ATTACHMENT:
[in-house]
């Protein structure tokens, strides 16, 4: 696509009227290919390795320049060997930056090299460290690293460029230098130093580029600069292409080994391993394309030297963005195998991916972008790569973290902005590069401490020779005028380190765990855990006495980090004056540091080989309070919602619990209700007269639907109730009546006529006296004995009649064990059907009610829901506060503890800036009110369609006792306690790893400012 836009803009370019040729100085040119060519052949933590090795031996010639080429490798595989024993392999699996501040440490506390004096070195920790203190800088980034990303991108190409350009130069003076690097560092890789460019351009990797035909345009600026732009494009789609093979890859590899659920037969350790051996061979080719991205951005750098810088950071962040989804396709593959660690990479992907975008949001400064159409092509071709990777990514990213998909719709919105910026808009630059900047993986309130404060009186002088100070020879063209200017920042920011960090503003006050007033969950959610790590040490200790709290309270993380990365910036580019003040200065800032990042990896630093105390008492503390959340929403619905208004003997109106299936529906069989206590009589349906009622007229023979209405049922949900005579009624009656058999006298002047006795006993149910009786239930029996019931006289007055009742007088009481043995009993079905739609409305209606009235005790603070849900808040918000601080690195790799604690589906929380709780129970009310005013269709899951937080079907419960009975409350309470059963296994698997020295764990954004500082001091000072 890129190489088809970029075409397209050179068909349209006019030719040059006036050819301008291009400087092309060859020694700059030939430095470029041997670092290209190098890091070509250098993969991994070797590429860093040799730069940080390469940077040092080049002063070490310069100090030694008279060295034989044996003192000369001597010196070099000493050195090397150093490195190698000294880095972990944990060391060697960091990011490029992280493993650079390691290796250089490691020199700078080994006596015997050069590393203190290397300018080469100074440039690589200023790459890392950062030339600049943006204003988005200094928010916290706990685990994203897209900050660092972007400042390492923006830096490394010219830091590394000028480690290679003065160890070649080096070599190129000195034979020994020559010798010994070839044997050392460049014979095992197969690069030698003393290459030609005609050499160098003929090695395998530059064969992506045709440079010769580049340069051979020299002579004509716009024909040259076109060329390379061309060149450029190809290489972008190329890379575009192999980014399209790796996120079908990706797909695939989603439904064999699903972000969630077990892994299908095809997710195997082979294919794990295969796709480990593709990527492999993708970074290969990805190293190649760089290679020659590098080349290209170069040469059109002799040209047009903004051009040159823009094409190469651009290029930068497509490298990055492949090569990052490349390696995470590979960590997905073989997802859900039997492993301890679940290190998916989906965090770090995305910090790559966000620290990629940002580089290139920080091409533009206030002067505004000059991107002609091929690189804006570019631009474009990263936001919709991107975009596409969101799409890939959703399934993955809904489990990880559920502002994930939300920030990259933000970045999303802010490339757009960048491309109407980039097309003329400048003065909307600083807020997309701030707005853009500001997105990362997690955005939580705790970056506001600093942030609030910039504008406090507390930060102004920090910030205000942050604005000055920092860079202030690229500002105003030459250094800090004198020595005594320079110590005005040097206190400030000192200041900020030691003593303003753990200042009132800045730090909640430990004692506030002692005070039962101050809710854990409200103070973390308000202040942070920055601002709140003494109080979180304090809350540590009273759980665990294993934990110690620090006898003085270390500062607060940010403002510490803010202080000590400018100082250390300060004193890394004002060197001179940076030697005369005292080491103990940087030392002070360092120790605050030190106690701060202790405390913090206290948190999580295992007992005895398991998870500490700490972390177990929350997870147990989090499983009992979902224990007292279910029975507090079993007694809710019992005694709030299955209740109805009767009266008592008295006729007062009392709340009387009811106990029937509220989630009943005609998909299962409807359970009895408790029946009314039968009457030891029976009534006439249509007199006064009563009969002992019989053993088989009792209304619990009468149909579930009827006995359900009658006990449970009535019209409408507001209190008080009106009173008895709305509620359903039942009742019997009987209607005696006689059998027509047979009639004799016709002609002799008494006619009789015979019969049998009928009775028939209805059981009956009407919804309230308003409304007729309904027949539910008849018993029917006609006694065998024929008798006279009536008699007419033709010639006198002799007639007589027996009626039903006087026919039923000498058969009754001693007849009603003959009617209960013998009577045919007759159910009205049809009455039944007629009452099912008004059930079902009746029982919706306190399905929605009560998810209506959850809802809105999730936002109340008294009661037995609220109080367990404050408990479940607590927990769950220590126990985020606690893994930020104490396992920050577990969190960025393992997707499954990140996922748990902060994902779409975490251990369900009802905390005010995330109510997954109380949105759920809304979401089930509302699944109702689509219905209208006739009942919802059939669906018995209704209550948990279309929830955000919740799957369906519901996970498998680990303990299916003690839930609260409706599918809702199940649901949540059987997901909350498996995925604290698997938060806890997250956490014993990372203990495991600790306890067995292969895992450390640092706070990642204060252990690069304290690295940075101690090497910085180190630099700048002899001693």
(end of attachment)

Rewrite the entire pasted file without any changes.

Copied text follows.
[in-house]
């Protein structure tokens, strides 16, 4: 696509009227290919390795320049060997930056090299460290690293460029230098130093580029600069292409080994391993394309030297963005195998991916972008790569973290902005590069401490020779005028380190765990855990006495980090004056540091080989309070919602619990209700007269639907109730009546006529006296004995009649064990059907009610829901506060503890800036009110369609006792306690790893400012 836009803009370019040729100085040119060519052949933590090795031996010639080429490798595989024993392999699996501040440490506390004096070195920790203190800088980034990303991108190409350009130069003076690097560092890789460019351009990797035909345009600026732009494009789609093979890859590899659920037969350790051996061979080719991205951005750098810088950071962040989804396709593959660690990479992907975008949001400064159409092509071709990777990514990213998909719709919105910026808009630059900047993986309130404060009186002088100070020879063209200017920042920011960090503003006050007033969950959610790590040490200790709290309270993380990365910036580019003040200065800032990042990896630093105390008492503390959340929403619905208004003997109106299936529906069989206590009589349906009622007229023979209405049922949900005579009624009656058999006298002047006795006993149910009786239930029996019931006289007055009742007088009481043995009993079905739609409305209606009235005790603070849900808040918000601080690195790799604690589906929380709780129970009310005013269709899951937080079907419960009975409350309470059963296994698997020295764990954004500082001091000072 890129190489088809970029075409397209050179068909349209006019030719040059006036050819301008291009400087092309060859020694700059030939430095470029041997670092290209190098890091070509250098993969991994070797590429860093040799730069940080390469940077040092080049002063070490310069100090030694008279060295034989044996003192000369001597010196070099000493050195090397150093490195190698000294880095972990944990060391060697960091990011490029992280493993650079390691290796250089490691020199700078080994006596015997050069590393203190290397300018080469100074440039690589200023790459890392950062030339600049943006204003988005200094928010916290706990685990994203897209900050660092972007400042390492923006830096490394010219830091590394000028480690290679003065160890070649080096070599190129000195034979020994020559010798010994070839044997050392460049014979095992197969690069030698003393290459030609005609050499160098003929090695395998530059064969992506045709440079010769580049340069051979020299002579004509716009024909040259076109060329390379061309060149450029190809290489972008190329890379575009192999980014399209790796996120079908990706797909695939989603439904064999699903972000969630077990892994299908095809997710195997082979294919794990295969796709480990593709990527492999993708970074290969990805190293190649760089290679020659590098080349290209170069040469059109002799040209047009903004051009040159823009094409190469651009290029930068497509490298990055492949090569990052490349390696995470590979960590997905073989997802859900039997492993301890679940290190998916989906965090770090995305910090790559966000620290990629940002580089290139920080091409533009206030002067505004000059991107002609091929690189804006570019631009474009990263936001919709991107975009596409969101799409890939959703399934993955809904489990990880559920502002994930939300920030990259933000970045999303802010490339757009960048491309109407980039097309003329400048003065909307600083807020997309701030707005853009500001997105990362997690955005939580705790970056506001600093942030609030910039504008406090507390930060102004920090910030205000942050604005000055920092860079202030690229500002105003030459250094800090004198020595005594320079110590005005040097206190400030000192200041900020030691003593303003753990200042009132800045730090909640430990004692506030002692005070039962101050809710854990409200103070973390308000202040942070920055601002709140003494109080979180304090809350540590009273759980665990294993934990110690620090006898003085270390500062607060940010403002510490803010202080000590400018100082250390300060004193890394004002060197001179940076030697005369005292080491103990940087030392002070360092120790605050030190106690701060202790405390913090206290948190999580295992007992005895398991998870500490700490972390177990929350997870147990989090499983009992979902224990007292279910029975507090079993007694809710019992005694709030299955209740109805009767009266008592008295006729007062009392709340009387009811106990029937509220989630009943005609998909299962409807359970009895408790029946009314039968009457030891029976009534006439249509007199006064009563009969002992019989053993088989009792209304619990009468149909579930009827006995359900009658006990449970009535019209409408507001209190008080009106009173008895709305509620359903039942009742019997009987209607005696006689059998027509047979009639004799016709002609002799008494006619009789015979019969049998009928009775028939209805059981009956009407919804309230308003409304007729309904027949539910008849018993029917006609006694065998024929008798006279009536008699007419033709010639006198002799007639007589027996009626039903006087026919039923000498058969009754001693007849009603003959009617209960013998009577045919007759159910009205049809009455039944007629009452099912008004059930079902009746029982919706306190399905929605009560998810209506959850809802809105999730936002109340008294009661037995609220109080367990404050408990479940607590927990769950220590126990985020606690893994930020104490396992920050577990969190960025393992997707499954990140996922748990902060994902779409975490251990369900009802905390005010995330109510997954109380949105759920809304979401089930509302699944109702689509219905209208006739009942919802059939669906018995209704209550948990279309929830955000919740799957369906519901996970498998680990303990299916003690839930609260409706599918809702199940649901949540059987997901909350498996995925604290698997938060806890997250956490014993990372203990495991600790306890067995292969895992450390640092706070990642204060252990690069304290690295940075101690090497910085180190630099700048002899001693």